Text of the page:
Nitpick: The Miracle is That He’s Kissing the Old Apple

First, a fun fact about Glenn Ford, the original Dude, courtesy of the New York Times:

By 1965, his star power [no pun intended] had enabled him to build a luxurious home home in Beverly Hills featuring an atrium over which hung a 900-pound artificial sun. Mr. Ford could switch it on whenever he wanted to feel drenched with light.

I suppose an atrium with artificial sun is even better than one that lets in actual sun.

Nits I picked:

  • Joy Boy’s the narrator at the beginning. It’s Peter Falk’s voice that tells us that “By the second year, the club was a sensation,” and that Queenie was “pretty good.” Why doesn’t Joy Boy give us a grumpy epilogue in which his heart either implodes or grows grows three sizes?
  • Best quote from that VO: “The dude kisses the old apple, but I know better. I kiss the iron doors.”
  • Weird things happening with literacy. Apple Annie’s pretty damn eloquent in her letters, but the high society recruits can’t read. Also, literacy humor: chauffeur guy says “If I could write, I’d be in the navy.”
  • They don’t seem to know what to do with Bette Davis’ character, whose transition from curmudgeonly weirdo drunk to lovely maternal figure boggles the mind.
  • Bizarre portrayal of alcoholism. So real in the hovel, when she’s reading the letter. So strong a theme throughout. Her alcoholism seems to have something to do with her witchy Sybilness:

    “Because the little people like you. You can’t see ‘em. They live in dreams.”

    Once she’s gone ladylike, she reaches for the bottle just once. Yes, at breaking point, but honestly. So much less complex. Not a single attempt at doubletalk? Not one attempted hustle? At least the Judge gets to play “billiards.” For a screwball comedy, there are lots of missed opportunities.

  • Why all the love for Apple Annie from the other “godfathers”? I guess it’s kind of like those “Adopt a Child” campaign, except that the poor are all chipping in to buy stuff for one girl.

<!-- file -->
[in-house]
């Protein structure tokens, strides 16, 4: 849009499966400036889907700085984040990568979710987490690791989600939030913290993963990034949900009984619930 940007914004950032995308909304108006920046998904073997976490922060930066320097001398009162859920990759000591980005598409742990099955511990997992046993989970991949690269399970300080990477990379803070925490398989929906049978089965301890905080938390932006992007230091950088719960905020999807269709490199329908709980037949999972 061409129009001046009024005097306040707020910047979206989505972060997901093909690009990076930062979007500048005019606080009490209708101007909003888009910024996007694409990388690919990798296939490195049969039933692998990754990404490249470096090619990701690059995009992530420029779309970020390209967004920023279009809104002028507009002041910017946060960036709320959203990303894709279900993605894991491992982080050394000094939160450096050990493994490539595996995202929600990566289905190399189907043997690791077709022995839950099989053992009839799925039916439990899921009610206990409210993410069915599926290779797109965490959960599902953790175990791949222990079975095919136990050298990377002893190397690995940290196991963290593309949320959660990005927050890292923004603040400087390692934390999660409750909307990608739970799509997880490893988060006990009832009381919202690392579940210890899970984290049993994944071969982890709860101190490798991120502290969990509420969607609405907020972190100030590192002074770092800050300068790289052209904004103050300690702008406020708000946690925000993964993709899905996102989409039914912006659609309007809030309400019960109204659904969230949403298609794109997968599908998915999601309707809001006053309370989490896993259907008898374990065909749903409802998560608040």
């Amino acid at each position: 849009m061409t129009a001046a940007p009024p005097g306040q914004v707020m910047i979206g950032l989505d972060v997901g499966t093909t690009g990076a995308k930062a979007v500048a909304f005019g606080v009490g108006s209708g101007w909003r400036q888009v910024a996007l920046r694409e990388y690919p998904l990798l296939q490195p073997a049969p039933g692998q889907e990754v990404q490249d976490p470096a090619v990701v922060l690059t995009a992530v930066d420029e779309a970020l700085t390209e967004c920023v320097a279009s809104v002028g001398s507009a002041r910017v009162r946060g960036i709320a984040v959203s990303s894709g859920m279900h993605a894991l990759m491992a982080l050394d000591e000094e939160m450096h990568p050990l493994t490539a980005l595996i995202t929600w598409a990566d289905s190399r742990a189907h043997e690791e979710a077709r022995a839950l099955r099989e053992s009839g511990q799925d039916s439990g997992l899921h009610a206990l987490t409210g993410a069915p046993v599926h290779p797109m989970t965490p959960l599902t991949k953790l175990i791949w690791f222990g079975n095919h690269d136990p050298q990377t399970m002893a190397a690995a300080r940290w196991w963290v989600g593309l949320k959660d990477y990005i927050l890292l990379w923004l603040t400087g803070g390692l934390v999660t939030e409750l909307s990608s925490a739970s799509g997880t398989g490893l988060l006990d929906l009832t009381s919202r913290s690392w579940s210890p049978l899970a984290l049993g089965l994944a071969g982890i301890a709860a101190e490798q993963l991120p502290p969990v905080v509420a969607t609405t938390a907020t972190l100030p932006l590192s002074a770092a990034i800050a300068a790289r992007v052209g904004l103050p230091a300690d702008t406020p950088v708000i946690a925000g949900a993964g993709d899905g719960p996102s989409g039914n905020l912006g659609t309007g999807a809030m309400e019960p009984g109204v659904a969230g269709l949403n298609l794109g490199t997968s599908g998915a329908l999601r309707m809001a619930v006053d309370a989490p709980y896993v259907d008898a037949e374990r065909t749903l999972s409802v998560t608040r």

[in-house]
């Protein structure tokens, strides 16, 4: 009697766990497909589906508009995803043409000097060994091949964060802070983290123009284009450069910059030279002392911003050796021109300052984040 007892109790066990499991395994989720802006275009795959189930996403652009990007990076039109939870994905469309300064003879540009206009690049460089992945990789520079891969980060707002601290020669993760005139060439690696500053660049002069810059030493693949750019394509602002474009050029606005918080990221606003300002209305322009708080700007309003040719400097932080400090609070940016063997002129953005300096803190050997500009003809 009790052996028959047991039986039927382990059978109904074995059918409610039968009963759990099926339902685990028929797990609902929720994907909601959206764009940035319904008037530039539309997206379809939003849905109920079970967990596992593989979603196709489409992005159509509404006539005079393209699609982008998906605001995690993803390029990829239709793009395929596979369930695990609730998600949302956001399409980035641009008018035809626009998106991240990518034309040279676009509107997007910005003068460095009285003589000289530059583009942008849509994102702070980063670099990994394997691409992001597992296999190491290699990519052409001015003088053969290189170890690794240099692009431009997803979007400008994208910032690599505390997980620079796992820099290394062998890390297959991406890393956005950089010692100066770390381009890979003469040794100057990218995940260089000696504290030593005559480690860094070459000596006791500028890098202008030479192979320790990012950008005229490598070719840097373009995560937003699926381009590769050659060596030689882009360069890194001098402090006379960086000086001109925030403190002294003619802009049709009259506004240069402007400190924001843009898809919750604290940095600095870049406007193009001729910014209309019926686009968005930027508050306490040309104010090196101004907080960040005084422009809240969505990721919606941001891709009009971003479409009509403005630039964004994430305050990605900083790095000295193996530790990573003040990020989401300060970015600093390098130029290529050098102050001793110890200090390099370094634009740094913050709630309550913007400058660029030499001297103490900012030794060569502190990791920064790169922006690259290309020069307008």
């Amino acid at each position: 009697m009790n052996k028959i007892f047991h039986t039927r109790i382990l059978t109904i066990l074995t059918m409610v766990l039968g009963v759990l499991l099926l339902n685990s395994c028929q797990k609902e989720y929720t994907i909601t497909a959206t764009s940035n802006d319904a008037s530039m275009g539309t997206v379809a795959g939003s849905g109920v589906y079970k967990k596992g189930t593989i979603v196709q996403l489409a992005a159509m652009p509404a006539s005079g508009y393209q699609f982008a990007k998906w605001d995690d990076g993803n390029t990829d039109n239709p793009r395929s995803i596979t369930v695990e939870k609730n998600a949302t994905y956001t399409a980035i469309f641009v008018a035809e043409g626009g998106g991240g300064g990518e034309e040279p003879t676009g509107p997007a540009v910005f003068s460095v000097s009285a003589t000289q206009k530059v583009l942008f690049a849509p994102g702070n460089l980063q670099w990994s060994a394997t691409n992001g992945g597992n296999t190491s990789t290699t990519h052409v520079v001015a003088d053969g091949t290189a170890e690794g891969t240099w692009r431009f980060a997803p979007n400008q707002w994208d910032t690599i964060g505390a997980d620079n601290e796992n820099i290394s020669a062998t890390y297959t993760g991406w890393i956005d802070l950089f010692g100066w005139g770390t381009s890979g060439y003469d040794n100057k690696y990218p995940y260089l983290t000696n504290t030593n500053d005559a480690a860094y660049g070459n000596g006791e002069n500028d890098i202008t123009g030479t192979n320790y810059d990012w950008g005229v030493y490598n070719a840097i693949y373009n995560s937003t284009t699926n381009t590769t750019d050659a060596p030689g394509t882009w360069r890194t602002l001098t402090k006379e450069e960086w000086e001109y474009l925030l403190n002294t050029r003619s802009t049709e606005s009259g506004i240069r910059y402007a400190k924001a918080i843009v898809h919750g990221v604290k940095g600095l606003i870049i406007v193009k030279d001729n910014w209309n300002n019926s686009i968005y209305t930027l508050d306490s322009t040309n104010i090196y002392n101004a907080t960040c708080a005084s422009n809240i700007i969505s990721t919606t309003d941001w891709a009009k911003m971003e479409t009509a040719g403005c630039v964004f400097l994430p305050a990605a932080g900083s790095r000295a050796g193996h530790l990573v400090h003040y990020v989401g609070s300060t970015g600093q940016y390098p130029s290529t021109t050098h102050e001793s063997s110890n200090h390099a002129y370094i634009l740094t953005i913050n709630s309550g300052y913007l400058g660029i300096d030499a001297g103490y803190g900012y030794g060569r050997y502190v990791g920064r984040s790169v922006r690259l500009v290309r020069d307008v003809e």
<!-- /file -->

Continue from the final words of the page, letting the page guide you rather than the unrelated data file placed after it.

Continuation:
• Kind of unforgivable that the “godfathers” never even get to meet her (not counting the deaf woman who gives her a flower). Unless I missed something—they were riding in a cab at the end, but I didn’t get why.
  • The poster—at the 12 minute mark—of Queenie. Fascinating. Not a nit. Just surprising.
  • Poor Herbie. The only one deprived of a happy ending, and just because he stole her letters for her.
  • Gayness: Yes, there’s Pierre. But what do we make of the fact that Hutchings and the Judge are clearly falling in love? Also, aww, Hutchings.
  • Constant allusions to Cinderella and Snow White. Is this supposed to be the witch from Snow White redone as Cinderella? The Dude snatches Queenie’s shoe during the fight, Apple Annie’s obvious, Hutchings “likes Cinderella stories.” We’re getting beaten over the head with something. Is that something really respect for the desires of the poor and aged?
  • Is this why, even though the focus keeps sliding away from Apple Annie’s story once she gets into the Marberry, the camera keeps trying to yank us back? This is the point, it insists. The whole plot seems to be trying its darndest to honor an old woman’s life ambition. Nice. But 1) it remains a subplot, 2) it’s a clear instrument of the Dude’s growth, 3) it’s doing weird work trying to restore family values to a nutty cast, and 4) it explains why Joy Boy can’t possibly be narrating the thing. Why on earth would Capra start us off with him as the storyteller?
  • Like this list, and as you point out, the movie is SO LONG. I enjoyed it, but it’s something like 140 minutes.
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